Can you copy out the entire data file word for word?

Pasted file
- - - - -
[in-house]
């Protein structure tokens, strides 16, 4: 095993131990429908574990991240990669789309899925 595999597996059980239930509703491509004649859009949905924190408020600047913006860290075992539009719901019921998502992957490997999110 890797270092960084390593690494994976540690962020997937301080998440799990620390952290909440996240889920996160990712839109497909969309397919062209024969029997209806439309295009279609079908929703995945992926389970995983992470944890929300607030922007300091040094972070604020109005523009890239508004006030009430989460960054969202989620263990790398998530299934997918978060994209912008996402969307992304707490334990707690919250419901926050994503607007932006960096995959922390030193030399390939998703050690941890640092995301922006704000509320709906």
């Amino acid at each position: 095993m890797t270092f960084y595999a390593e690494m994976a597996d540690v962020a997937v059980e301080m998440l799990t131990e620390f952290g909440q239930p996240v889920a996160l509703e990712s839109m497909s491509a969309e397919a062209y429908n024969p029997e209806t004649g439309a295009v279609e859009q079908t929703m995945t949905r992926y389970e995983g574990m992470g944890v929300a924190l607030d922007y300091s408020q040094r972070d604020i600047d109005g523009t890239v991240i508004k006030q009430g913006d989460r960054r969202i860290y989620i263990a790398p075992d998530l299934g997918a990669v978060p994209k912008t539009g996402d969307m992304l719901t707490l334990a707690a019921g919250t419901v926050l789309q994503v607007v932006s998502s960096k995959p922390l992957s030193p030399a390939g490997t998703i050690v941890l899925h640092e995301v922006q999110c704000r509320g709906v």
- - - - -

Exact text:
[in-house]
């Protein structure tokens, strides 16, 4: 095993131990429908574990991240990669789309899925 595999597996059980239930509703491509004649859009949905924190408020600047913006860290075992539009719901019921998502992957490997999110 890797270092960084390593690494994976540690962020997937301080998440799990620390952290909440996240889920996160990712839109497909969309397919062209024969029997209806439309295009279609079908929703995945992926389970995983992470944890929300607030922007300091040094972070604020109005523009890239508004006030009430989460960054969202989620263990790398998530299934997918978060994209912008996402969307992304707490334990707690919250419901926050994503607007932006960096995959922390030193030399390939998703050690941890640092995301922006704000509320709906």
């Amino acid at each position: 095993m890797t270092f960084y595999a390593e690494m994976a597996d540690v962020a997937v059980e301080m998440l799990t131990e620390f952290g909440q239930p996240v889920a996160l509703e990712s839109m497909s491509a969309e397919a062209y429908n024969p029997e209806t004649g439309a295009v279609e859009q079908t929703m995945t949905r992926y389970e995983g574990m992470g944890v929300a924190l607030d922007y300091s408020q040094r972070d604020i600047d109005g523009t890239v991240i508004k006030q009430g913006d989460r960054r969202i860290y989620i263990a790398p075992d998530l299934g997918a990669v978060p994209k912008t539009g996402d969307m992304l719901t707490l334990a707690a019921g919250t419901v926050l789309q994503v607007v932006s998502s960096k995959p922390l992957s030193p030399a390939g490997t998703i050690v941890l899925h640092e995301v922006q999110c704000r509320g709906v």